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Your views on differentiation for learning

What does 'differentiation' mean in your teaching context? To start the course we'd like you to establish what differentiation is, and what it is not.

Throughout the course we will look at some of the research which underpins ideas about differentiation, but first we would like you to think about your current view of differentiation: what, for you, it is and what it isn’t.

To help you to get started, take a look at the two infographics by Carol Ann Tomlinson: What Is (and Is Not) Differentiated Instruction? (tip: right-click or hold-tap to open links in a new tab). An accessible selection of the points from these graphics is listed below.

Differentiation is…

  • Lessons designed around patterns of student need.
  • Use of whole-group, small-group and individual tasks based on content and student needs.
  • Necessary for success with standards for a broad range of learners.
  • Valuing and planning for diversity in heterogeneous settings.
  • A student-focused way of thinking about teaching and learning.
  • Designed to address learning and affective needs that all students have.

Differentiation is not…

  • Tracking or grouping students into classes by ‘ability’.
  • Bluebirds, buzzards and wombats (ability grouping within a classroom).
  • Dumbing down teaching for some students.
  • Mostly for students identified as gifted.
  • Mostly for students with identified learning challenges.
  • Individualised instruction.

Source: Tomlinson, C.A. (2015). Infographic supporting The Differentiated Classroom, 2nd Ed.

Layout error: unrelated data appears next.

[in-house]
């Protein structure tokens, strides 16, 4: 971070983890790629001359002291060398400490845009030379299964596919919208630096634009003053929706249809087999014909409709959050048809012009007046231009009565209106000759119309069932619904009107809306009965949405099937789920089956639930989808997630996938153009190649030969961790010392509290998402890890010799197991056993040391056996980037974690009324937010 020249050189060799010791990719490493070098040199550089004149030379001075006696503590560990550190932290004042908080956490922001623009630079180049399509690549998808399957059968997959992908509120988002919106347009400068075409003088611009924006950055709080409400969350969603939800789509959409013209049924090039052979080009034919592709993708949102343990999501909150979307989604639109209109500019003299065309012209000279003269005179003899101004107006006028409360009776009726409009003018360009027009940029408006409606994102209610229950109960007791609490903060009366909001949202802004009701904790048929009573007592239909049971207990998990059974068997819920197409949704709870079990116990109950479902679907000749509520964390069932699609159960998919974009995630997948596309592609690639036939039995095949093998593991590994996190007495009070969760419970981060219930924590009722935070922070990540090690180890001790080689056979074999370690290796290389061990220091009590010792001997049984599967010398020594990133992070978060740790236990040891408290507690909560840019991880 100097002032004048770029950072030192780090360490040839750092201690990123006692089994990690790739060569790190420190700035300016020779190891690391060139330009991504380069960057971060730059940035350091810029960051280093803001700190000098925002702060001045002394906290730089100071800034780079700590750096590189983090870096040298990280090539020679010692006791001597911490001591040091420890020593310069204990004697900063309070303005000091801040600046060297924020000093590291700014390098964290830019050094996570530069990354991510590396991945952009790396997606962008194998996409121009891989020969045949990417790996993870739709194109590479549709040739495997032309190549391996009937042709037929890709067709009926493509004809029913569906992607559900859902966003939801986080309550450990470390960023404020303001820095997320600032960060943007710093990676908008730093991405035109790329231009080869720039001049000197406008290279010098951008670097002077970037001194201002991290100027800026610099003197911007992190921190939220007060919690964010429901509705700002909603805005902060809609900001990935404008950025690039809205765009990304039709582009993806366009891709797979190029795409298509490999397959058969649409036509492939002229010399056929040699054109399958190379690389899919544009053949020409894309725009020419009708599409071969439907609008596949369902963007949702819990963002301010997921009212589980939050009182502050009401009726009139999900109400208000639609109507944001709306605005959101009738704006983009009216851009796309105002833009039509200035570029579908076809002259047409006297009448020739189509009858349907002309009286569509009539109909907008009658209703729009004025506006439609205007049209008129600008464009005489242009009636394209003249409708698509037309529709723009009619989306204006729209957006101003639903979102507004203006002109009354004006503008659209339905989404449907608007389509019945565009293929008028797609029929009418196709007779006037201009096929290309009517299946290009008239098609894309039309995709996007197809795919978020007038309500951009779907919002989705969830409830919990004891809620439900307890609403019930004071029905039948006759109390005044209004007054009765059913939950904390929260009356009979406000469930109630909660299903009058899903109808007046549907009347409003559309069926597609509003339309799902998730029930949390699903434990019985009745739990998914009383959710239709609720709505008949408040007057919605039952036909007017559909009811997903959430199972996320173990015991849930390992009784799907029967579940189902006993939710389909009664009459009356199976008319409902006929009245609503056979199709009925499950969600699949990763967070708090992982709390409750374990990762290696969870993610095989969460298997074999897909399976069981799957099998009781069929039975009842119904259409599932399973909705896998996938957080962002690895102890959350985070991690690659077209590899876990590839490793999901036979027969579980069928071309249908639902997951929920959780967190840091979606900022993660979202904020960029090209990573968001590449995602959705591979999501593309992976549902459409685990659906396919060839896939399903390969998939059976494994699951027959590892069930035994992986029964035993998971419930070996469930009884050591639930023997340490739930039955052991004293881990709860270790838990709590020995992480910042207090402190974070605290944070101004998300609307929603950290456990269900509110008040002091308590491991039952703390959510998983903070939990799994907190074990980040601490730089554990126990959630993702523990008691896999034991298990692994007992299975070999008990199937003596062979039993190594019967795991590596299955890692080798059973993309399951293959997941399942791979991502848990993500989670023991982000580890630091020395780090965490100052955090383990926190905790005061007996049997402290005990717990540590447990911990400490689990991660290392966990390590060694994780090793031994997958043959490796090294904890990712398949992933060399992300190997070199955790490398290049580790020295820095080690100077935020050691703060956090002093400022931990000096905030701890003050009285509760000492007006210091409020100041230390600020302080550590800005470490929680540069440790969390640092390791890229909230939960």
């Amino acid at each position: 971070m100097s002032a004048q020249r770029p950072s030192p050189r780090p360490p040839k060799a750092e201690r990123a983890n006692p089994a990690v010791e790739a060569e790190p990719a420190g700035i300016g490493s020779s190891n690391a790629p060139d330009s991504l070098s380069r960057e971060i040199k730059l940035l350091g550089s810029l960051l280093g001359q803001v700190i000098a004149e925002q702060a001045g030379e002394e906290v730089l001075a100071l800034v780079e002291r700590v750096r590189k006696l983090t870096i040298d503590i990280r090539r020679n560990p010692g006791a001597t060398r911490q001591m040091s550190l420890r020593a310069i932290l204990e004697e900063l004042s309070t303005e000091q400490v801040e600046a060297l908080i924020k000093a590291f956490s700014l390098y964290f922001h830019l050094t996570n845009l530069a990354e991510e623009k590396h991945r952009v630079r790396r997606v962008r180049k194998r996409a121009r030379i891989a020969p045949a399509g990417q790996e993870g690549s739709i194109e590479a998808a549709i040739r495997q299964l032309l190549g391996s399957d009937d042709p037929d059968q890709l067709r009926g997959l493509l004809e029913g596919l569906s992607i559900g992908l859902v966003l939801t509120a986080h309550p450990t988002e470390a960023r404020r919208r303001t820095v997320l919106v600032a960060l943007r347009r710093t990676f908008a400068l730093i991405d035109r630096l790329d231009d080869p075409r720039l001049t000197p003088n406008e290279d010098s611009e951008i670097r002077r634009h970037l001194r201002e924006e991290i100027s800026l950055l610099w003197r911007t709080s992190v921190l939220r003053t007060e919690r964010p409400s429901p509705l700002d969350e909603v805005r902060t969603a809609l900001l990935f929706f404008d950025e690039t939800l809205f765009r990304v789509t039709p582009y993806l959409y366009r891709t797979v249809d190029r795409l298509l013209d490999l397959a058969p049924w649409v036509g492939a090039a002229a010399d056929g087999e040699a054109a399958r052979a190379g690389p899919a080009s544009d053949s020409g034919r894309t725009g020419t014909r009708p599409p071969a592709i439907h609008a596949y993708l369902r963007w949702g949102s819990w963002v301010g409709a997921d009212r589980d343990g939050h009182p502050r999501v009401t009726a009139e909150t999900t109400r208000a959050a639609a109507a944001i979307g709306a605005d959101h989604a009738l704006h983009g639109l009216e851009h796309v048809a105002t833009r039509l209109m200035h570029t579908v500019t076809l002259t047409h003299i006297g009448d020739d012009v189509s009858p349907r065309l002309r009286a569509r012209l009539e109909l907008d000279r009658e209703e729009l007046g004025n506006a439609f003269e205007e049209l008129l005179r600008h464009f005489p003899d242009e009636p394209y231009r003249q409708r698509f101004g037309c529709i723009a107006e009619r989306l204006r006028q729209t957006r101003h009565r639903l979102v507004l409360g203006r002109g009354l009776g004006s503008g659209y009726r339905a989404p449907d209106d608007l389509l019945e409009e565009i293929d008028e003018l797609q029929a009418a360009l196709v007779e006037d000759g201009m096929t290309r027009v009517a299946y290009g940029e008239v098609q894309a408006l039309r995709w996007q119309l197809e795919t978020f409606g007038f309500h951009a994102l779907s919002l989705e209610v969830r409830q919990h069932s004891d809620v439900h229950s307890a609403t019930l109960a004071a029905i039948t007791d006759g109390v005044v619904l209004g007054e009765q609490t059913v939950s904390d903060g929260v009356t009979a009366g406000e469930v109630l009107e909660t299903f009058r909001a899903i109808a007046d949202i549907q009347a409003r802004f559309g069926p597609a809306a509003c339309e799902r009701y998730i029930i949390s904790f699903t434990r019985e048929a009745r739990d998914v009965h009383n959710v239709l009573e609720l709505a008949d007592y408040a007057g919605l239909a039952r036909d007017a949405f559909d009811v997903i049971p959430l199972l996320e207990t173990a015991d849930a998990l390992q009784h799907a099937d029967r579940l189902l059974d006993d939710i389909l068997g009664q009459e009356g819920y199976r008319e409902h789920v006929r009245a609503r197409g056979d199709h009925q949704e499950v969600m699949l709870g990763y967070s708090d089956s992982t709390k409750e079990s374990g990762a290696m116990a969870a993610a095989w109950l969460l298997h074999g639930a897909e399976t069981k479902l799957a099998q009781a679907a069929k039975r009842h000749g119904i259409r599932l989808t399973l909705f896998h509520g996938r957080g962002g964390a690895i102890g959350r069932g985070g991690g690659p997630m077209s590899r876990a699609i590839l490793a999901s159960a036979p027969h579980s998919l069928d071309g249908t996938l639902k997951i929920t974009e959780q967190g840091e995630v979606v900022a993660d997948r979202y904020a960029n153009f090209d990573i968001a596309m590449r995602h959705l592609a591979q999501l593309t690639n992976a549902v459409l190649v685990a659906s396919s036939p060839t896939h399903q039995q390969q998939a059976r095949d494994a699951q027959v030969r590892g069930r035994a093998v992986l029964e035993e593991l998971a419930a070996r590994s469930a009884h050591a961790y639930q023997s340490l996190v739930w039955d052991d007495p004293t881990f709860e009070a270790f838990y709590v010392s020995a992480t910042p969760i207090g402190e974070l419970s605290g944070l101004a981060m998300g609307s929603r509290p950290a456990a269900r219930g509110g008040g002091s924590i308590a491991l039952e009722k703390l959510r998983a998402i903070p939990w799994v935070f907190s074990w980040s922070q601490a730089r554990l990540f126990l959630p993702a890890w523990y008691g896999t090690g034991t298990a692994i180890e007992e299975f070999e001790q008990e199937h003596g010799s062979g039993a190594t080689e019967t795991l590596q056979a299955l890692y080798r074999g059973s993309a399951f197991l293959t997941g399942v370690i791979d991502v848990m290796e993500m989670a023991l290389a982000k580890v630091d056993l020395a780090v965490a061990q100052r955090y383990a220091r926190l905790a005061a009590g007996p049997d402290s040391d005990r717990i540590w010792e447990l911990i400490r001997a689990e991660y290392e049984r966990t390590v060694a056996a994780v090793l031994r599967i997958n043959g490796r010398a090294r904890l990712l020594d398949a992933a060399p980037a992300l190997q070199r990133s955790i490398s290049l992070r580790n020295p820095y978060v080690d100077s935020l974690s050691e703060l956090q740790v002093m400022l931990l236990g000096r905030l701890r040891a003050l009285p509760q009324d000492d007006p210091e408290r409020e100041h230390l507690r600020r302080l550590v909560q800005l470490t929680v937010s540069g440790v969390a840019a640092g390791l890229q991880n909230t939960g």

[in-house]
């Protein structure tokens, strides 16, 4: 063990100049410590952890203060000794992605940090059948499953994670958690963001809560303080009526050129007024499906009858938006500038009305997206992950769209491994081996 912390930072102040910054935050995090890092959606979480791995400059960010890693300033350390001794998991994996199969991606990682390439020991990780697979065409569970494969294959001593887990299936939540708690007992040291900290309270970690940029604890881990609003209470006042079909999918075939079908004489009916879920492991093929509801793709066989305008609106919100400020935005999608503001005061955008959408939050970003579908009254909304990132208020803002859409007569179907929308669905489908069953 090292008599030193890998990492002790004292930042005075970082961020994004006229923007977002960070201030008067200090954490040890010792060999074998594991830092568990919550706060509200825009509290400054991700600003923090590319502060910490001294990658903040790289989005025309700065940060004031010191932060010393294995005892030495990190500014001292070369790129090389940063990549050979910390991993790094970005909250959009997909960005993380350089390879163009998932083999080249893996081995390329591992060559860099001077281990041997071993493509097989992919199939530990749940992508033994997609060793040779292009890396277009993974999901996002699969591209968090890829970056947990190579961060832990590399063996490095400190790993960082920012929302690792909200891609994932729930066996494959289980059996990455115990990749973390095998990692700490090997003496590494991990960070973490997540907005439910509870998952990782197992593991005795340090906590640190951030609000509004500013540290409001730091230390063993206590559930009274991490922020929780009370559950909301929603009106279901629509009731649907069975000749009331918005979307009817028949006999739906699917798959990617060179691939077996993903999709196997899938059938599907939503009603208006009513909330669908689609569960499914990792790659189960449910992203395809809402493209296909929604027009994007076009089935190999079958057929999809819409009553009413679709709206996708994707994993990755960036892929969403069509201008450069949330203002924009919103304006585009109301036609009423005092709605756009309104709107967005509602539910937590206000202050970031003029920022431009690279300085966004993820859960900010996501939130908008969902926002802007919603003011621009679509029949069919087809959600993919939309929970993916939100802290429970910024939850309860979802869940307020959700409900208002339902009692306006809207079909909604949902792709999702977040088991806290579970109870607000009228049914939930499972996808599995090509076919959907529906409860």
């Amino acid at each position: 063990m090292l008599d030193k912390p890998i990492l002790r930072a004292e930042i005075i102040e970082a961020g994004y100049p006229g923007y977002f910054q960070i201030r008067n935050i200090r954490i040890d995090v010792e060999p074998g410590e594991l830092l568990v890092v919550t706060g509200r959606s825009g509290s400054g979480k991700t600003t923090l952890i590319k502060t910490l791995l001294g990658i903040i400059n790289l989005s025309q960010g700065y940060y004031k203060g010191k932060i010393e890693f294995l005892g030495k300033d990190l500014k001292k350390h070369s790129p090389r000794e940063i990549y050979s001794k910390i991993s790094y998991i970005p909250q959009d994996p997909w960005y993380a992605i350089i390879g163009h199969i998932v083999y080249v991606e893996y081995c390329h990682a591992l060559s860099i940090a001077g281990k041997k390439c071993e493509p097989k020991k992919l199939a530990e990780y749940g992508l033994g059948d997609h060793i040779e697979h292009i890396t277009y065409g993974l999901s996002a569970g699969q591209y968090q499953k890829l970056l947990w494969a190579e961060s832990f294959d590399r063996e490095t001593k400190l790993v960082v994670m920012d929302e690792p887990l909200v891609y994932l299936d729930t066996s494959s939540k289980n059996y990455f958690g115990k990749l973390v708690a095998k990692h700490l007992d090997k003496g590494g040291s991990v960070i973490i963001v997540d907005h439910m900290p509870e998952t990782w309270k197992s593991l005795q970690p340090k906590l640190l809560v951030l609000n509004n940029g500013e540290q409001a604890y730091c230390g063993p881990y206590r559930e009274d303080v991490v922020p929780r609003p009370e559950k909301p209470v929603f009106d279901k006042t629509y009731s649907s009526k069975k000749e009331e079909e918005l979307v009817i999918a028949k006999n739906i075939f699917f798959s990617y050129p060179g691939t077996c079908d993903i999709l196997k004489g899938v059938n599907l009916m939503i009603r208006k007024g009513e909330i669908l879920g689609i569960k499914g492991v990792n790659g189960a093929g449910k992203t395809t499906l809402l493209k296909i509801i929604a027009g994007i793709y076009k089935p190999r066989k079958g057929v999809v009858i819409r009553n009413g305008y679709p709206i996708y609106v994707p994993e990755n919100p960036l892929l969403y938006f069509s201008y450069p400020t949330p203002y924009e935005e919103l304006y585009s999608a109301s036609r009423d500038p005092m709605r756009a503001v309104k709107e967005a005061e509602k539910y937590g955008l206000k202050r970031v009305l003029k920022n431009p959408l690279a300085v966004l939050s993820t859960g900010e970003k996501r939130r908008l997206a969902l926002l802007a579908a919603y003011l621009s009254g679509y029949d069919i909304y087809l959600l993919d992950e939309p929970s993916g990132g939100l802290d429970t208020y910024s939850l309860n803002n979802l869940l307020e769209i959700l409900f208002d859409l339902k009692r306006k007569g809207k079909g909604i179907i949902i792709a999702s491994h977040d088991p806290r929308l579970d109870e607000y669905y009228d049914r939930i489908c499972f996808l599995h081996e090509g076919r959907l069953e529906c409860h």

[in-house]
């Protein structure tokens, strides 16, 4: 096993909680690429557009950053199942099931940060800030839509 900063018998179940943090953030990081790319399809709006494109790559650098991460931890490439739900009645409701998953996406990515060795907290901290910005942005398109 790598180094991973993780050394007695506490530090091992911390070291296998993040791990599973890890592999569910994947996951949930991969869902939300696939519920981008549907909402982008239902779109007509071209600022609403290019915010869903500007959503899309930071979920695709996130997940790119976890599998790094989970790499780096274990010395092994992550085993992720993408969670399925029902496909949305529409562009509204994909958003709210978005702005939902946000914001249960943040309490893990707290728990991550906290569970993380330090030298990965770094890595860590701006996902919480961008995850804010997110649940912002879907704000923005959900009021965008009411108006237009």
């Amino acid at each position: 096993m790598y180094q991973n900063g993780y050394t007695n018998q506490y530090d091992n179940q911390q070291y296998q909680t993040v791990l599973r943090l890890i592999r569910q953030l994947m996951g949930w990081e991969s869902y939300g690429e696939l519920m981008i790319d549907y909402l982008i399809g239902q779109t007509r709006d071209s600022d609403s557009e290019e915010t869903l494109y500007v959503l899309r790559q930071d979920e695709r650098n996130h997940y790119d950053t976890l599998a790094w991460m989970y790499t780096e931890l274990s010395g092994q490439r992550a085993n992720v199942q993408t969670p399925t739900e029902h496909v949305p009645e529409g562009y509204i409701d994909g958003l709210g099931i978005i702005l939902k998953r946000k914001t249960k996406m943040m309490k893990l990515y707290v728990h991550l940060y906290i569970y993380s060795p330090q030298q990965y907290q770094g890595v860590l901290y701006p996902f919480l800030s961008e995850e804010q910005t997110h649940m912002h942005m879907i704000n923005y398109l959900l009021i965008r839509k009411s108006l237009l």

Reflecting on your own teaching experience so far, begin to formulate your own working definition of differentiation, both what you think it is and what it isn’t. You could use some of the ideas in the infographics if you choose, or perhaps you disagree with them?
In the comments below, define:
a. What differentiation is.
b. What differentiation is not.
Review some of the definitions by other learners on the course and ‘like’ or comment on any that particularly catch your eye, or that lead you to change your own definition.

A note about ‘learning styles’: Another common myth is that differentiation means teaching students in their preferred ‘learning style’. However, there is no evidence to suggest that teaching to match students’ visual, auditory or kinaesthetic preferences improves learning and the concept has been widely discredited (Coffield et al., 2004). Psychological research using controlled experiments has concluded that teaching student in their VAK learning styles is “wasted effort” (Kratzig and Arbuthnott, 2006).

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Differentiation for Learning

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